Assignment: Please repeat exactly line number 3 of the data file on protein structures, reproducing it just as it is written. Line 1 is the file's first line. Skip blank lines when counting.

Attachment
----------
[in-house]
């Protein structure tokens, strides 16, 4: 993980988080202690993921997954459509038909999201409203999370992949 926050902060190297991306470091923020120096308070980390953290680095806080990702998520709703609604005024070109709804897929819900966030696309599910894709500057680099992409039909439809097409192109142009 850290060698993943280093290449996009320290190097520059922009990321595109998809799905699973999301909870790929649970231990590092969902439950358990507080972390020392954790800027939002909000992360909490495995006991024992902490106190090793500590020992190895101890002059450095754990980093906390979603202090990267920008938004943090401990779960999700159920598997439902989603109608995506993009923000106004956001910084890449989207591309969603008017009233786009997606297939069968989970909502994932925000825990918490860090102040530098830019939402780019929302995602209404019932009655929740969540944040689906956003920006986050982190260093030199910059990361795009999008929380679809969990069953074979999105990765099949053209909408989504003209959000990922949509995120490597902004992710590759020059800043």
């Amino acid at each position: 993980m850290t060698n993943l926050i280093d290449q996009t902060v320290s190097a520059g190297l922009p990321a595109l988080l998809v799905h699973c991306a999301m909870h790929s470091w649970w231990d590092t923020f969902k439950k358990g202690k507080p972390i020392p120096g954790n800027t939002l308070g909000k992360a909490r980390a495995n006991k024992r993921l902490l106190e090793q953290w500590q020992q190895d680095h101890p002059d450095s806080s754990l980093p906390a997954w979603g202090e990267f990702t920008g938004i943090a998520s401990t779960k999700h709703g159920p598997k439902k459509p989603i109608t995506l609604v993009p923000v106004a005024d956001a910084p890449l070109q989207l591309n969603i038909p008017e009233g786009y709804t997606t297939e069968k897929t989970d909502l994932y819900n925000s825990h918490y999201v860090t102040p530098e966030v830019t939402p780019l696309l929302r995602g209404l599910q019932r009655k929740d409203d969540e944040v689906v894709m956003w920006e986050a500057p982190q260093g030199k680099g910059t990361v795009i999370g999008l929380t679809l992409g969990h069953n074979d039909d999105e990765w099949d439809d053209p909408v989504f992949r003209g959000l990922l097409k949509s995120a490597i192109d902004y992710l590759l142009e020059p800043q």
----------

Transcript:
């Amino acid at each position: 993980m850290t060698n993943l926050i280093d290449q996009t902060v320290s190097a520059g190297l922009p990321a595109l988080l998809v799905h699973c991306a999301m909870h790929s470091w649970w231990d590092t923020f969902k439950k358990g202690k507080p972390i020392p120096g954790n800027t939002l308070g909000k992360a909490r980390a495995n006991k024992r993921l902490l106190e090793q953290w500590q020992q190895d680095h101890p002059d450095s806080s754990l980093p906390a997954w979603g202090e990267f990702t920008g938004i943090a998520s401990t779960k999700h709703g159920p598997k439902k459509p989603i109608t995506l609604v993009p923000v106004a005024d956001a910084p890449l070109q989207l591309n969603i038909p008017e009233g786009y709804t997606t297939e069968k897929t989970d909502l994932y819900n925000s825990h918490y999201v860090t102040p530098e966030v830019t939402p780019l696309l929302r995602g209404l599910q019932r009655k929740d409203d969540e944040v689906v894709m956003w920006e986050a500057p982190q260093g030199k680099g910059t990361v795009i999370g999008l929380t679809l992409g969990h069953n074979d039909d999105e990765w099949d439809d053209p909408v989504f992949r003209g959000l990922l097409k949509s995120a490597i192109d902004y992710l590759l142009e020059p800043q």